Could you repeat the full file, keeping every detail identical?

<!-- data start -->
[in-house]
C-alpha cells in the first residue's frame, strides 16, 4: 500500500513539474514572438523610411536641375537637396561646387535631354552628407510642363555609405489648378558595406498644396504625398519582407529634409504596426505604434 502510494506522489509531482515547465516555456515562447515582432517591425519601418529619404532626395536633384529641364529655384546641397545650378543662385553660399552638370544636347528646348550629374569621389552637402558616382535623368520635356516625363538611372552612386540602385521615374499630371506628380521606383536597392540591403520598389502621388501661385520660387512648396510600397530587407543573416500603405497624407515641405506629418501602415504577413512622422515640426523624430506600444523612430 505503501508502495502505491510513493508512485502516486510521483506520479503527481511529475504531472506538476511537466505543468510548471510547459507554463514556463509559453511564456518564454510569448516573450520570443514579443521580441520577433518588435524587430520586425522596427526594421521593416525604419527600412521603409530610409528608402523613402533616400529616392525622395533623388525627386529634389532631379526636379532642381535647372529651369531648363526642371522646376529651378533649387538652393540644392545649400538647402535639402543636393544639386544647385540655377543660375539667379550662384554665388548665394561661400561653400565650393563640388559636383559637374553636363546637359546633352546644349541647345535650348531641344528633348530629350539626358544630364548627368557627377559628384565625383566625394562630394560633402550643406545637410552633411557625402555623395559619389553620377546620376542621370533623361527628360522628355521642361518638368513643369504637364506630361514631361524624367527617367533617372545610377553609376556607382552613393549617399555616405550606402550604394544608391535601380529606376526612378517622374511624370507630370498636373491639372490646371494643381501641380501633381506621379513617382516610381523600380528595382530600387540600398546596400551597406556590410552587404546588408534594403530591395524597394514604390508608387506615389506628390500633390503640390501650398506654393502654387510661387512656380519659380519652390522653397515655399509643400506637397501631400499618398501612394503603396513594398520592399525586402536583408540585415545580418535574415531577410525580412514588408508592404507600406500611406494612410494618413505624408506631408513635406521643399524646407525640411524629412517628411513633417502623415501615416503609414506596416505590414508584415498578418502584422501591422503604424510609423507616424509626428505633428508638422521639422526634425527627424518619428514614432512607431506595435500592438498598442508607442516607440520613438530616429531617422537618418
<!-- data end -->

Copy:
[in-house]
C-alpha cells in the first residue's frame, strides 16, 4: 500500500513539474514572438523610411536641375537637396561646387535631354552628407510642363555609405489648378558595406498644396504625398519582407529634409504596426505604434 502510494506522489509531482515547465516555456515562447515582432517591425519601418529619404532626395536633384529641364529655384546641397545650378543662385553660399552638370544636347528646348550629374569621389552637402558616382535623368520635356516625363538611372552612386540602385521615374499630371506628380521606383536597392540591403520598389502621388501661385520660387512648396510600397530587407543573416500603405497624407515641405506629418501602415504577413512622422515640426523624430506600444523612430 505503501508502495502505491510513493508512485502516486510521483506520479503527481511529475504531472506538476511537466505543468510548471510547459507554463514556463509559453511564456518564454510569448516573450520570443514579443521580441520577433518588435524587430520586425522596427526594421521593416525604419527600412521603409530610409528608402523613402533616400529616392525622395533623388525627386529634389532631379526636379532642381535647372529651369531648363526642371522646376529651378533649387538652393540644392545649400538647402535639402543636393544639386544647385540655377543660375539667379550662384554665388548665394561661400561653400565650393563640388559636383559637374553636363546637359546633352546644349541647345535650348531641344528633348530629350539626358544630364548627368557627377559628384565625383566625394562630394560633402550643406545637410552633411557625402555623395559619389553620377546620376542621370533623361527628360522628355521642361518638368513643369504637364506630361514631361524624367527617367533617372545610377553609376556607382552613393549617399555616405550606402550604394544608391535601380529606376526612378517622374511624370507630370498636373491639372490646371494643381501641380501633381506621379513617382516610381523600380528595382530600387540600398546596400551597406556590410552587404546588408534594403530591395524597394514604390508608387506615389506628390500633390503640390501650398506654393502654387510661387512656380519659380519652390522653397515655399509643400506637397501631400499618398501612394503603396513594398520592399525586402536583408540585415545580418535574415531577410525580412514588408508592404507600406500611406494612410494618413505624408506631408513635406521643399524646407525640411524629412517628411513633417502623415501615416503609414506596416505590414508584415498578418502584422501591422503604424510609423507616424509626428505633428508638422521639422526634425527627424518619428514614432512607431506595435500592438498598442508607442516607440520613438530616429531617422537618418